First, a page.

Boone In All His Turkeyish Glory

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Boone In All His Turkeyish Glory

From Woodstock Farm Animal Sanctuary
August 2010

We’re not sure it’s possible to describe Boone in words.

He was born with his tongue in his throat instead of in his beak. This makes it hard for him to eat.

It’s why he takes a bite of food then lifts his head to bite at air, his snood flopping around his head as he chirps and bites.

It’s why the staff gives him multiple mashes every day in the med center.

Which is why every day, he spends a few hours at the back door of the med center, chirping for another mash. No one has found a time when Boone doesn’t think he needs another mash.

A Boone-mash consists of several of the following: veggie dog food, crushed-up hard boiled eggs, lettuce pieces, grapes cut in half, banana bits, molasses, pasta, applesauce, a special avian vitamin boost, small pieces of bread, any other kind of fruit that may be around the med center kitchen.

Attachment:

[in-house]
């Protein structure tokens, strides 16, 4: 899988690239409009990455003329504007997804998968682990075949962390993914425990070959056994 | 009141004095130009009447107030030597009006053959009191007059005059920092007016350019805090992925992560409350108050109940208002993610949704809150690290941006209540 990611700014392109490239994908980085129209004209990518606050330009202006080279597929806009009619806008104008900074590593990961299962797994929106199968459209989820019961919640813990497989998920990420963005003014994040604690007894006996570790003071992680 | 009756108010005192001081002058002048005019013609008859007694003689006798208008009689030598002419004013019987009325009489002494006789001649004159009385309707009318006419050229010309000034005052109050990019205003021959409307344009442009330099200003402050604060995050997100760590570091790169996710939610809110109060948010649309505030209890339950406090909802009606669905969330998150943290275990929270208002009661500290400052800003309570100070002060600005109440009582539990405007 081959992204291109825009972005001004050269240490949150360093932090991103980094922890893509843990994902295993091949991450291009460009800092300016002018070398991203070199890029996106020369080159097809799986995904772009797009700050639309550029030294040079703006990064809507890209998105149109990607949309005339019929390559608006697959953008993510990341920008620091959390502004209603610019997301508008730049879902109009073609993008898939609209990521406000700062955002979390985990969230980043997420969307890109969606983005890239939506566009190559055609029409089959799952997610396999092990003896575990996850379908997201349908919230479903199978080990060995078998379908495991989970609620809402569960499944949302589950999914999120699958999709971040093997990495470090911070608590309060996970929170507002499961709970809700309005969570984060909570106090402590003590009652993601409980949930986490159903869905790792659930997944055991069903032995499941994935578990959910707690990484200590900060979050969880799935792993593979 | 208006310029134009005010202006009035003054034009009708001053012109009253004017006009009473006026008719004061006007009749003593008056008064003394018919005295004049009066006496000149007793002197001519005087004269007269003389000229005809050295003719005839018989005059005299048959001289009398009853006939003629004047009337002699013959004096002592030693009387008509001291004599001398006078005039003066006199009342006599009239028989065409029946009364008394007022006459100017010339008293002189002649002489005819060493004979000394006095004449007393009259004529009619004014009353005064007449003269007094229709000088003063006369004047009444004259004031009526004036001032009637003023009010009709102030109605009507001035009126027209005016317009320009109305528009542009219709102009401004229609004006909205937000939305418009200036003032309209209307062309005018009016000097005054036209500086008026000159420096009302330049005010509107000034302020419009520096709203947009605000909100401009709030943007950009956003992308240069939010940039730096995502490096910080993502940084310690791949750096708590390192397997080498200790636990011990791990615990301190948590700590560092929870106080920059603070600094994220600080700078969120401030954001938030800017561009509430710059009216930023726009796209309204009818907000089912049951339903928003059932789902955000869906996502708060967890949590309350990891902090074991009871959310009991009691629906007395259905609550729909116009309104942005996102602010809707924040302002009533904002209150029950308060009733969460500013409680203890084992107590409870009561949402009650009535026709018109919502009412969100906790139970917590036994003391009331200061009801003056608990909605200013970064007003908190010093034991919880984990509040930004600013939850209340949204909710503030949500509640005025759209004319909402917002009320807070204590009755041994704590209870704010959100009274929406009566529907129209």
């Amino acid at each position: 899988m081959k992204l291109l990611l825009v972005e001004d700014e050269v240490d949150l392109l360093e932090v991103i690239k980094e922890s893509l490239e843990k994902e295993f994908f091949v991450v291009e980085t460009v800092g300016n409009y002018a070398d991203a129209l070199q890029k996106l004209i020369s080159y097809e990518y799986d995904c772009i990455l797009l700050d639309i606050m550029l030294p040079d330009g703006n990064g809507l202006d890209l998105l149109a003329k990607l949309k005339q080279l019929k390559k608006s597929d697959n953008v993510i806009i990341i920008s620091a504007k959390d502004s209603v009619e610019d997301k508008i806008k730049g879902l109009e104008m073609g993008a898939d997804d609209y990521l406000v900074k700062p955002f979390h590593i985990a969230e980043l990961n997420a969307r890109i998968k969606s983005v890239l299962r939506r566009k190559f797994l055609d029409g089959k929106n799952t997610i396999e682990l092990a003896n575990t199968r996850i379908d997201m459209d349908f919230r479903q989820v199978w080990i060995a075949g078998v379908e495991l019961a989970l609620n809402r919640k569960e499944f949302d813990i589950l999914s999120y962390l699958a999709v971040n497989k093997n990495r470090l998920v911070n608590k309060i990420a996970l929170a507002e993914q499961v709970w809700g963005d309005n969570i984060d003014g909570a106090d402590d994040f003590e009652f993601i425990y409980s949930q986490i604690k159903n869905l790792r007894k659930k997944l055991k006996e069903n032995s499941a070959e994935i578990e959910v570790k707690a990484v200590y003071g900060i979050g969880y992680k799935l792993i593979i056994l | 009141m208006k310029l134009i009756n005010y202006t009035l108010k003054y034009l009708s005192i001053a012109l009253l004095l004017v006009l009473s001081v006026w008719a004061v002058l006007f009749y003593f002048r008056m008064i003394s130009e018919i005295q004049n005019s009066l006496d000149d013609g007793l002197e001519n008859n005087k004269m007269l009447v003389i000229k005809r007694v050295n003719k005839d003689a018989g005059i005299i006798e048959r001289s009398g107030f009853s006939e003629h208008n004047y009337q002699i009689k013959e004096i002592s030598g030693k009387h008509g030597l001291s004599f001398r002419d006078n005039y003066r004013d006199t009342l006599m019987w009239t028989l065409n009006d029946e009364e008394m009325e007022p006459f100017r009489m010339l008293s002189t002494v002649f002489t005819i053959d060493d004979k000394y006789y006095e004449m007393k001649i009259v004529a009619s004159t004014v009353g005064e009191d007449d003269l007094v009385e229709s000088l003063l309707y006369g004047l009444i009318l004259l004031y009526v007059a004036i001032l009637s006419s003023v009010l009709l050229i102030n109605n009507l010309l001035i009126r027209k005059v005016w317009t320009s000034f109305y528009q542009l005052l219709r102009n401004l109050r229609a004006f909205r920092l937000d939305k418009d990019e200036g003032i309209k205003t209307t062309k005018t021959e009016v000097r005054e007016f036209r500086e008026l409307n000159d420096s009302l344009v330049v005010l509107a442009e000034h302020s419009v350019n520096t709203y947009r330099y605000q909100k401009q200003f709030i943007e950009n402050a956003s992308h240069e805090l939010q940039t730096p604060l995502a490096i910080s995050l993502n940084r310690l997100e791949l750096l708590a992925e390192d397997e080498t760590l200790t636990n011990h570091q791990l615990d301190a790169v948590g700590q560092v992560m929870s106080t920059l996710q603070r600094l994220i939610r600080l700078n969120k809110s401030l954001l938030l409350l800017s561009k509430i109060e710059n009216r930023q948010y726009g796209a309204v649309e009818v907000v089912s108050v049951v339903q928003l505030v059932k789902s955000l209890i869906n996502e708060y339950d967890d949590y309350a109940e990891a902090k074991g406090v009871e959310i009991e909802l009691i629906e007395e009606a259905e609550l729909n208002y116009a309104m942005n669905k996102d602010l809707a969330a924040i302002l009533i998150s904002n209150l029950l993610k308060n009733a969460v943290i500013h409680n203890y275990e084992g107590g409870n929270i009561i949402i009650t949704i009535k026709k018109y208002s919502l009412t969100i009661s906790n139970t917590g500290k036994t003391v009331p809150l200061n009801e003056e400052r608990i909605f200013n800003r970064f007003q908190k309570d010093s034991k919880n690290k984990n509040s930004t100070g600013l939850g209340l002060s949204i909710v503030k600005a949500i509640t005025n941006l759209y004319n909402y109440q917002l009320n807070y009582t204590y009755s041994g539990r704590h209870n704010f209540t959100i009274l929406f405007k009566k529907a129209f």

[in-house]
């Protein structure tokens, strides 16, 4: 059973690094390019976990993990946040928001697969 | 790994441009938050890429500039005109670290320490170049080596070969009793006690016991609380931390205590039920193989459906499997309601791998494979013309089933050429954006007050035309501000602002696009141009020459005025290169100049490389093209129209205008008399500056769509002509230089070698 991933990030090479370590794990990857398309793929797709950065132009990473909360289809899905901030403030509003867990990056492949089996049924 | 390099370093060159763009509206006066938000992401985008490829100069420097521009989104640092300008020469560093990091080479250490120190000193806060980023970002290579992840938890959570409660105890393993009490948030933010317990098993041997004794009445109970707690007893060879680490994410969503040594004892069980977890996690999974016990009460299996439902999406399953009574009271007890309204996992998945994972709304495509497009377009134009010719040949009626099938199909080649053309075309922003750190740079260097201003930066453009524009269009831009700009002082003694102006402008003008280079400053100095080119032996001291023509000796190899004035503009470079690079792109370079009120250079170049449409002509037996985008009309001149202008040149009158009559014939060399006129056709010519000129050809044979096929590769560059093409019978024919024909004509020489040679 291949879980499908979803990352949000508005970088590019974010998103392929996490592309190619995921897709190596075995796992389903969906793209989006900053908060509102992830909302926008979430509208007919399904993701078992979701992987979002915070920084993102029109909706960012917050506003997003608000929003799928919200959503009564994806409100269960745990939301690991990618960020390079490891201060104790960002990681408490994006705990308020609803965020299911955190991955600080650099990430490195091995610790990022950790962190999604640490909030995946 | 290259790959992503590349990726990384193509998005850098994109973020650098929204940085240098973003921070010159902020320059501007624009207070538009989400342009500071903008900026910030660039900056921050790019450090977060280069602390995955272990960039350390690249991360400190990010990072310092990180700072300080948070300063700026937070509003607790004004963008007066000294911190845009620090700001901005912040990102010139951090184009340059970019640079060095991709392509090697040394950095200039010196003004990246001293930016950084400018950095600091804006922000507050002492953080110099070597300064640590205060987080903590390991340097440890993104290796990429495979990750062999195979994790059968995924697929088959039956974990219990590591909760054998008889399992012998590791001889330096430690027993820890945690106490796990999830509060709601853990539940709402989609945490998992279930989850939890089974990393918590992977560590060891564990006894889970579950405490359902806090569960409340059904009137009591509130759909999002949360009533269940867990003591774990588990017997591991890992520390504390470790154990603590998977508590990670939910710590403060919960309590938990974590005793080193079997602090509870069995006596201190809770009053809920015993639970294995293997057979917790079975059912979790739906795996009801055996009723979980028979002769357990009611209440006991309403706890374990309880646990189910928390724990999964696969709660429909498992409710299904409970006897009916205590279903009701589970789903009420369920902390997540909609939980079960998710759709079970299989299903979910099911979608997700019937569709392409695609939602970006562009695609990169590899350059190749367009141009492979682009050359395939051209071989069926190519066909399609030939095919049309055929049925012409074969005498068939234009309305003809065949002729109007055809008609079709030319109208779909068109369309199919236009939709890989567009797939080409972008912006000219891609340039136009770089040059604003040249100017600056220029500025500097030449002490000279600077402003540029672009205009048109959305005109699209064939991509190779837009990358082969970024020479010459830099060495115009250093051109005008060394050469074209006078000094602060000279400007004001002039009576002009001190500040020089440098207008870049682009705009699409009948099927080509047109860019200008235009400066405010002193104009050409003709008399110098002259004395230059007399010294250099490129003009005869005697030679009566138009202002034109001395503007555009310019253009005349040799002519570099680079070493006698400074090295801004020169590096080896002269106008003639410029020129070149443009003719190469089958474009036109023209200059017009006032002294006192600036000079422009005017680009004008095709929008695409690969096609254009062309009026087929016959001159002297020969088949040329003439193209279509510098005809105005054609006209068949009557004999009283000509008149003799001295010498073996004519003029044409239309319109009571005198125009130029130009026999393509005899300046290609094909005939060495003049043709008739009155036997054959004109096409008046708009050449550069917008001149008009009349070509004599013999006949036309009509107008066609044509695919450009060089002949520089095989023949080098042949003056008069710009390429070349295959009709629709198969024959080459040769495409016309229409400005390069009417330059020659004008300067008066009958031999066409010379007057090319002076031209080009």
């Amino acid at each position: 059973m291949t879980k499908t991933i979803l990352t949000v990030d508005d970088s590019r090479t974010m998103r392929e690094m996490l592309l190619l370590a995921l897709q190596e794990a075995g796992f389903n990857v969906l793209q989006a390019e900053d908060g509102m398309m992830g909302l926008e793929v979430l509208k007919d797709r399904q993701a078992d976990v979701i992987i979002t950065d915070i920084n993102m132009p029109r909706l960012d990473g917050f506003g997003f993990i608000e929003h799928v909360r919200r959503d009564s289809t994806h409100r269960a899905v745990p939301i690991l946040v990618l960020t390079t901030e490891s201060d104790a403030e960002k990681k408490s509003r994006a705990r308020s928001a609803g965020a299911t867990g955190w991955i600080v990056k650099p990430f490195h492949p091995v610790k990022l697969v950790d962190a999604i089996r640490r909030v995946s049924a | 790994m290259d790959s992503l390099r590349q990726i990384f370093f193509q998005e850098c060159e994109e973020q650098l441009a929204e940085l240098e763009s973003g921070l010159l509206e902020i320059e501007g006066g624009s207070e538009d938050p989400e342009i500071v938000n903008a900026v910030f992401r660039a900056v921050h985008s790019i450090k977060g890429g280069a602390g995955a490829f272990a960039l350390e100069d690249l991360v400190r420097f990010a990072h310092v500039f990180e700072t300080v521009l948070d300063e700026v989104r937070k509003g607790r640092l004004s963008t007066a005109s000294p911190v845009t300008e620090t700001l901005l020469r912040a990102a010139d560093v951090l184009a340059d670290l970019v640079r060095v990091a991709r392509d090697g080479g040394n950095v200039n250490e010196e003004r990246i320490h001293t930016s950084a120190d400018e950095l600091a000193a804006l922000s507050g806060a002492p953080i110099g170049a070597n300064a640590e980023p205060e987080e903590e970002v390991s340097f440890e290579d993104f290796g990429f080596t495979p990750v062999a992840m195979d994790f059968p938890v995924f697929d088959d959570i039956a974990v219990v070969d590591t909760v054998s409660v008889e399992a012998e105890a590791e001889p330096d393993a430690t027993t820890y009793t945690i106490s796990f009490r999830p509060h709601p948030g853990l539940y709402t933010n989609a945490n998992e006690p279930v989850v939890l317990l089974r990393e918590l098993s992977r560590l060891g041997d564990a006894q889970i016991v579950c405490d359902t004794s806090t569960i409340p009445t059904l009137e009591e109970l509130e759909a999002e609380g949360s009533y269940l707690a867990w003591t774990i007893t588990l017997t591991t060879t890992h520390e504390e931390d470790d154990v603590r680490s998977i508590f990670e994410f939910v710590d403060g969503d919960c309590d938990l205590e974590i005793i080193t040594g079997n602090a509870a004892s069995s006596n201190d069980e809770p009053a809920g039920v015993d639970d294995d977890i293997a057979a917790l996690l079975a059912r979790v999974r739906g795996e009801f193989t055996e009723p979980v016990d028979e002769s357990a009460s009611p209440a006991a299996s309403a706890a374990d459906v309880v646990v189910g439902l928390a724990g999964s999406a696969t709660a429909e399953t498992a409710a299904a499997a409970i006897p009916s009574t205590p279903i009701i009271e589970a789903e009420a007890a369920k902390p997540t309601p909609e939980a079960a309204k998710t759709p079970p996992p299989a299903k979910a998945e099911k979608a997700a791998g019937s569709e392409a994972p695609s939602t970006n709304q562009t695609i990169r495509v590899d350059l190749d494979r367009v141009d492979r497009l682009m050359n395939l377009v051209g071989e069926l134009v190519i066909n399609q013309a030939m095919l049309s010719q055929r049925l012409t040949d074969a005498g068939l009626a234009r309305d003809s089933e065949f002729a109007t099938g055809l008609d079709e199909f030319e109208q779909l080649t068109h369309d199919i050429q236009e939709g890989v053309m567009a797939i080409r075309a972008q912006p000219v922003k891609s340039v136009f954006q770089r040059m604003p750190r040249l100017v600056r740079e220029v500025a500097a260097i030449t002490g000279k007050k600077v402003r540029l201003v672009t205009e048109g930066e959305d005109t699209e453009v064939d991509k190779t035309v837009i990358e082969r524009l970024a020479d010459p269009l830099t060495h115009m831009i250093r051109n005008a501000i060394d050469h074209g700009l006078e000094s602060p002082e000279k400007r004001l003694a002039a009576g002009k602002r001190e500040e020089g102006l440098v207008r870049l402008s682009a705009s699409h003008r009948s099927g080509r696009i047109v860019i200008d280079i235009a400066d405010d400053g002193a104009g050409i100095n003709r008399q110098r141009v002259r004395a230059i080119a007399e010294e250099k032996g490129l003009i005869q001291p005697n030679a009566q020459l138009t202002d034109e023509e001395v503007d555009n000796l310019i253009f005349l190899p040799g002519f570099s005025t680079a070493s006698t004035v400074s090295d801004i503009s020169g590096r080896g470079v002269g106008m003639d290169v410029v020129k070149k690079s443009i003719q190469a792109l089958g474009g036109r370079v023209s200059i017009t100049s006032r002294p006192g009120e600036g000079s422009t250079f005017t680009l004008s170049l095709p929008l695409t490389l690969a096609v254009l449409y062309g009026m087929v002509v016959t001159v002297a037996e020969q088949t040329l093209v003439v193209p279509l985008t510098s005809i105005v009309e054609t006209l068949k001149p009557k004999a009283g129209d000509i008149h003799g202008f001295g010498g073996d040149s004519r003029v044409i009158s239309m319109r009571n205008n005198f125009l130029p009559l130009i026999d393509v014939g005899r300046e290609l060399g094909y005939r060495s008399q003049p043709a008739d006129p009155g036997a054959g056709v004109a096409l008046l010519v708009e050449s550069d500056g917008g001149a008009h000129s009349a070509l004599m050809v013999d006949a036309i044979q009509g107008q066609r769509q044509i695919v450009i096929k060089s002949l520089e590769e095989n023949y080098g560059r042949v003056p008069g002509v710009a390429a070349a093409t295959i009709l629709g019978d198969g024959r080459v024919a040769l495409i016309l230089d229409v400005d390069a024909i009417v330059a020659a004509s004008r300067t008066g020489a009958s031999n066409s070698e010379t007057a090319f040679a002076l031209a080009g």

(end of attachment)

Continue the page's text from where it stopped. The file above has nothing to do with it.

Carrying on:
Boone eats his mash from a bowl, usually stepping into it with his giant feet. One theory is that because he can’t see well, he can identify where the mash is by standing in it. Another is that he just likes the feel of mash on his feet.

He gets mash on his head, in his nose, all over his face. And still he’ll stand outside the door and chirp for more.

Take the laundry out, there’s Boone. Bring Cloud, the white bird, outside for the afternoon, there’s Boone. Bring Cloud back in in the evening, Boone.

Call out, ‘Boone!’ and he pulls his feathers close to his body for better ergonomics and comes running.

If he slips into the med center behind someone and there’s no mash, he pushes his chest against the back of your legs and chirps as you’re trying to make one.

A couple of years ago, he got some kind of virus. The vets don’t always know everything about these birds—they’re raised to be killed a few months after they’re born, not live for years. Boone almost died. He lay in that white boat-shape that turkeys form when they sleep. He’d lift his head and it would drift down to the floor. Over and over. And he wouldn’t eat.

Then one afternoon, he sat up, starting chirping and pecking at the bowl of food in front of him.

Boone was eating. He was back. The rest of us wonder where we’d be without him.